Free Library of Birmingham exhibition to explore the First World War’s impact on the West Midlands

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The role of Birmingham during the First World War and the conflict’s impact on the West Midlands will be explored in a new exhibition.

Voices of the First World War will open at the Library of Birmingham on 5th October and will run until 5th January 2019.

The exhibition is made up of work carried out by community organisations to uncover untold stories and research about the impact of the war since centenary commemorations begin in 2014.

Rookery School pupils performing a piece based around the First World War

Rookery School pupils performing a piece based around the First World War

Some of the projects featured include:

  • Work created by pupils from Rookery School in Handsworth, looking back at how life in and around the city has changed since 1918
  • A behind-the-scenes look at Birmingham’s wartime hospitals at Highbury in Moseley and the 1st Southern General.

Dr Nicola Gauld, co-ordinator for the Voices of War and Peace WWI Engagement Centre at the University of Birmingham, said: “The work of community groups in the West Midlands and across the country since 2014 has helped improve our understanding of the Great War.

“We are proud and excited to be able to showcase examples of this work which tells some untold and unknown stories about the war, from the experiences of injured soldiers returning to their home city and attempting to resume a normal life, to the traumatic effects the war had on children and the impact on women’s lives.”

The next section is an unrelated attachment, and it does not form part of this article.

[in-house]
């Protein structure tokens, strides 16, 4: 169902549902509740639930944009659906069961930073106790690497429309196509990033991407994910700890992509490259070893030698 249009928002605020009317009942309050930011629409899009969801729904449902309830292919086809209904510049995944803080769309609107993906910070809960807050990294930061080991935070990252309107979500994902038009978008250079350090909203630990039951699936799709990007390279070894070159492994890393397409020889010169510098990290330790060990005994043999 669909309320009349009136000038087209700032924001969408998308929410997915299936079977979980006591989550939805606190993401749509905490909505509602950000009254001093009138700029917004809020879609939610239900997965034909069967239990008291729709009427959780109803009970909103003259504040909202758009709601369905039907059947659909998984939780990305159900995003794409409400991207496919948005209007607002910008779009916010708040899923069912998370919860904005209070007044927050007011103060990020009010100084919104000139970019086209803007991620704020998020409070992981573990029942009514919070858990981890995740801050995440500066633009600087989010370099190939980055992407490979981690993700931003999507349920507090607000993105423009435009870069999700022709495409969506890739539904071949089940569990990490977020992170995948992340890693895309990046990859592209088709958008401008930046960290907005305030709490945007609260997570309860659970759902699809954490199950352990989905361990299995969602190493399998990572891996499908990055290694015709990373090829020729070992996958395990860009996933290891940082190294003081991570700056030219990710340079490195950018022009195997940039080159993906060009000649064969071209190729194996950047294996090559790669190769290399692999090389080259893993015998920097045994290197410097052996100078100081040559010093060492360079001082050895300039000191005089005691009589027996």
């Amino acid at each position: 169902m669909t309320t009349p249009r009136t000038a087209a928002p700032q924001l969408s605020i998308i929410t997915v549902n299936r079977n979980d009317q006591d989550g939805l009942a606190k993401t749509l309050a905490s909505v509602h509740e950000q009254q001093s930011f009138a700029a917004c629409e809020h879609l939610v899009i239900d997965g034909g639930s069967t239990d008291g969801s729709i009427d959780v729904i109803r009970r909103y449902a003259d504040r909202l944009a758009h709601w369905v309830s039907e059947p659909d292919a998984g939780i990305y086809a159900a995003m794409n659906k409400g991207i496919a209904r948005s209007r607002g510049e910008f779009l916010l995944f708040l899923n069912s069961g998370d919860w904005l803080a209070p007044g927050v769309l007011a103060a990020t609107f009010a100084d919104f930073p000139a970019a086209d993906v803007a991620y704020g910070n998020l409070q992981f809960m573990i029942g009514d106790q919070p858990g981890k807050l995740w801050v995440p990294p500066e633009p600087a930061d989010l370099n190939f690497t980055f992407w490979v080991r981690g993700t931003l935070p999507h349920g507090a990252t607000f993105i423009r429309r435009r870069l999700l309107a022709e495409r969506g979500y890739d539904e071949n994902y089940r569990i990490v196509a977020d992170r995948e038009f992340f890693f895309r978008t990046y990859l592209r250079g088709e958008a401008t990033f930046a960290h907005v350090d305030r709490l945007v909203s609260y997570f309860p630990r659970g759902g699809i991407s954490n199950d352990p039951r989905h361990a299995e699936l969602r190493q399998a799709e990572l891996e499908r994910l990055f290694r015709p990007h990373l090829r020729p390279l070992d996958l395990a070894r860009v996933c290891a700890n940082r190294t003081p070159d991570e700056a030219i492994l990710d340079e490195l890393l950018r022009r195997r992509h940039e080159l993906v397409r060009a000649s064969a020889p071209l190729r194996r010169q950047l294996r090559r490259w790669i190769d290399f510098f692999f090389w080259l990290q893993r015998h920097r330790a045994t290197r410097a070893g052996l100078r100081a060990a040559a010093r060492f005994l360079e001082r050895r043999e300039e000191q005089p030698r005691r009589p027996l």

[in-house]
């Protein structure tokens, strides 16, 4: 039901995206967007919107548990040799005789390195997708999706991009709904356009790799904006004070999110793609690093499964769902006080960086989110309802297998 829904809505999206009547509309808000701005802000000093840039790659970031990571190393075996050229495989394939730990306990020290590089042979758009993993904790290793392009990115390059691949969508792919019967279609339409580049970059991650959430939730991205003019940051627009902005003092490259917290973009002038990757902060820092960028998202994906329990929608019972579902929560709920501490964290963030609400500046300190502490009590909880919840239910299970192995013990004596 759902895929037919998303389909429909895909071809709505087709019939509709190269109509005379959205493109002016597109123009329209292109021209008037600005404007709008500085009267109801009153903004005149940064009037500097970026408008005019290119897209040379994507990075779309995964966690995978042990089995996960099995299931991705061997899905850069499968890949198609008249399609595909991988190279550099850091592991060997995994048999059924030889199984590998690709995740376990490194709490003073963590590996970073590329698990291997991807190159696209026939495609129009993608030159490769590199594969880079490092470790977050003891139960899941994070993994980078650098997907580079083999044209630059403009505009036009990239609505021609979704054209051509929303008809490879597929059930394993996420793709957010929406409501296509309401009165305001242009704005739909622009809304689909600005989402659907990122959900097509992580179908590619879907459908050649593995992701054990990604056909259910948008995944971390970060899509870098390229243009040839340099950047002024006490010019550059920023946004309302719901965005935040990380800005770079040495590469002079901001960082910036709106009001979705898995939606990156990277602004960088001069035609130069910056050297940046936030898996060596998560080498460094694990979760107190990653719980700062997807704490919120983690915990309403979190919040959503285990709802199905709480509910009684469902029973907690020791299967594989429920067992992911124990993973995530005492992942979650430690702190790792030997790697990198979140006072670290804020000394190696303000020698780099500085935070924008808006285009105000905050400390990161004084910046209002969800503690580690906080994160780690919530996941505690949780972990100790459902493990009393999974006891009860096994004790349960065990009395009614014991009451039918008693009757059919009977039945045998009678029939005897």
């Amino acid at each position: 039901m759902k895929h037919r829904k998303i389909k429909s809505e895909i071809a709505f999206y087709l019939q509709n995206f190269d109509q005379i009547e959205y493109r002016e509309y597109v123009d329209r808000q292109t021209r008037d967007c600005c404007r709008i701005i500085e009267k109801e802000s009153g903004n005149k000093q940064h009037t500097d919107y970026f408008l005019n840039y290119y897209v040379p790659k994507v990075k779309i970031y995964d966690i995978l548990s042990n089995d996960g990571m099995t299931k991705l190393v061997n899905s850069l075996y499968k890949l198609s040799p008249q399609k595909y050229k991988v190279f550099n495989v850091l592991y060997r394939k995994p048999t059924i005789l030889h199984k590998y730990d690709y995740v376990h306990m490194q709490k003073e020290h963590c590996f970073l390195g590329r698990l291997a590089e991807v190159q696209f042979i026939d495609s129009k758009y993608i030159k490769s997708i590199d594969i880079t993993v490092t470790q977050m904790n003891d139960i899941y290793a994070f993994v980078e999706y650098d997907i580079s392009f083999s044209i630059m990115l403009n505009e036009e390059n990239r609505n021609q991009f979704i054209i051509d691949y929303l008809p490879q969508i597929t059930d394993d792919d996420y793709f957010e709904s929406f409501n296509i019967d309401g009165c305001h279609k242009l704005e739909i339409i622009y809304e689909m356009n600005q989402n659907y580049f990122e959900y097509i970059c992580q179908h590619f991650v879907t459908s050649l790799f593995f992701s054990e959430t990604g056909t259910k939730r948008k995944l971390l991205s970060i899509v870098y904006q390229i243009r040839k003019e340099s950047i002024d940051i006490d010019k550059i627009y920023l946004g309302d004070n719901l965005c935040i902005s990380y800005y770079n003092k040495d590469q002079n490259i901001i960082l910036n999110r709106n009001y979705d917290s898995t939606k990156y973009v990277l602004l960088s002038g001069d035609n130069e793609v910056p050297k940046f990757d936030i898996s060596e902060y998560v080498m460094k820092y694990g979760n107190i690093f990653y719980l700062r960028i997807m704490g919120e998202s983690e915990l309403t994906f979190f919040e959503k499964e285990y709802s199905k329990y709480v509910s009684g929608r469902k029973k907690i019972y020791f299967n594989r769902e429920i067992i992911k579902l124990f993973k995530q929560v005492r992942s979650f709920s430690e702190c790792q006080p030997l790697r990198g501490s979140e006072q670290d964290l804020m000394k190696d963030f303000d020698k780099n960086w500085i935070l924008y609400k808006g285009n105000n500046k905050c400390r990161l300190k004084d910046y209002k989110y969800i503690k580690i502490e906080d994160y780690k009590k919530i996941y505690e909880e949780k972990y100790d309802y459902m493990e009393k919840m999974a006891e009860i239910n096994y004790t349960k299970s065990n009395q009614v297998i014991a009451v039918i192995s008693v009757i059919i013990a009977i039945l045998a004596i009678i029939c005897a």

First World War: Then and Now

All of the projects included in the exhibition were funded through the Heritage Lottery Fund’s First World War: Then and Now grants programme.

Councillor Tristan Chatfield, cabinet member for social inclusion, community safety and equalities at Birmingham City Council, said: “Birmingham has been remembering how the armed forces defended our country during the First World War and the many citizens who died on the frontline, throughout this centenary.

“The exhibition shows the wider impact the war had on our city and beyond, not just at the time but for decades that followed, in terms of how society worked.”

Admission to Voices of the First World War is free.

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